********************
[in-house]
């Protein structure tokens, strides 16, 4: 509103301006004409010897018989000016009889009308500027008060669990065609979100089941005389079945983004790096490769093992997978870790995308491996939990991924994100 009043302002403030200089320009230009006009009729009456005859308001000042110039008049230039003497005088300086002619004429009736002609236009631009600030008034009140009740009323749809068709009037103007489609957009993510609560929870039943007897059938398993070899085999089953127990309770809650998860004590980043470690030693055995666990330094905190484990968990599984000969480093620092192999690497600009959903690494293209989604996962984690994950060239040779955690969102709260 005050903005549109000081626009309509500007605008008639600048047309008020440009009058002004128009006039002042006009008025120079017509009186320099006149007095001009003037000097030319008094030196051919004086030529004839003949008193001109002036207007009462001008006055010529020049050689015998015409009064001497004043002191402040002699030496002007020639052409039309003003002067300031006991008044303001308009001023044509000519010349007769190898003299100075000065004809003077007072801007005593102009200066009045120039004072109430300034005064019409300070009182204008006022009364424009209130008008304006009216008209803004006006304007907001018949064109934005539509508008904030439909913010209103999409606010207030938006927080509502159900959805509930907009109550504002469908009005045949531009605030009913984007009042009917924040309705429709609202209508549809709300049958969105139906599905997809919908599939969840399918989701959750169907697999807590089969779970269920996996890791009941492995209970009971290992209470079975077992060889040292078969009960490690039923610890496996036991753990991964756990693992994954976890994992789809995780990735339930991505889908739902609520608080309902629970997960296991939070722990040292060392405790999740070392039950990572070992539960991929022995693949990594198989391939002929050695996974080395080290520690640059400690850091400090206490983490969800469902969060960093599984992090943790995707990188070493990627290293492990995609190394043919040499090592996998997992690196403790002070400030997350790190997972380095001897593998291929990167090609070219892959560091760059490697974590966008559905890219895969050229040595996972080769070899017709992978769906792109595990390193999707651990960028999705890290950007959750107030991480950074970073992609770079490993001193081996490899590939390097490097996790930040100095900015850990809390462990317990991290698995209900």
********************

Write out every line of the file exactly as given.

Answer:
[in-house]
């Protein structure tokens, strides 16, 4: 509103301006004409010897018989000016009889009308500027008060669990065609979100089941005389079945983004790096490769093992997978870790995308491996939990991924994100 009043302002403030200089320009230009006009009729009456005859308001000042110039008049230039003497005088300086002619004429009736002609236009631009600030008034009140009740009323749809068709009037103007489609957009993510609560929870039943007897059938398993070899085999089953127990309770809650998860004590980043470690030693055995666990330094905190484990968990599984000969480093620092192999690497600009959903690494293209989604996962984690994950060239040779955690969102709260 005050903005549109000081626009309509500007605008008639600048047309008020440009009058002004128009006039002042006009008025120079017509009186320099006149007095001009003037000097030319008094030196051919004086030529004839003949008193001109002036207007009462001008006055010529020049050689015998015409009064001497004043002191402040002699030496002007020639052409039309003003002067300031006991008044303001308009001023044509000519010349007769190898003299100075000065004809003077007072801007005593102009200066009045120039004072109430300034005064019409300070009182204008006022009364424009209130008008304006009216008209803004006006304007907001018949064109934005539509508008904030439909913010209103999409606010207030938006927080509502159900959805509930907009109550504002469908009005045949531009605030009913984007009042009917924040309705429709609202209508549809709300049958969105139906599905997809919908599939969840399918989701959750169907697999807590089969779970269920996996890791009941492995209970009971290992209470079975077992060889040292078969009960490690039923610890496996036991753990991964756990693992994954976890994992789809995780990735339930991505889908739902609520608080309902629970997960296991939070722990040292060392405790999740070392039950990572070992539960991929022995693949990594198989391939002929050695996974080395080290520690640059400690850091400090206490983490969800469902969060960093599984992090943790995707990188070493990627290293492990995609190394043919040499090592996998997992690196403790002070400030997350790190997972380095001897593998291929990167090609070219892959560091760059490697974590966008559905890219895969050229040595996972080769070899017709992978769906792109595990390193999707651990960028999705890290950007959750107030991480950074970073992609770079490993001193081996490899590939390097490097996790930040100095900015850990809390462990317990991290698995209900």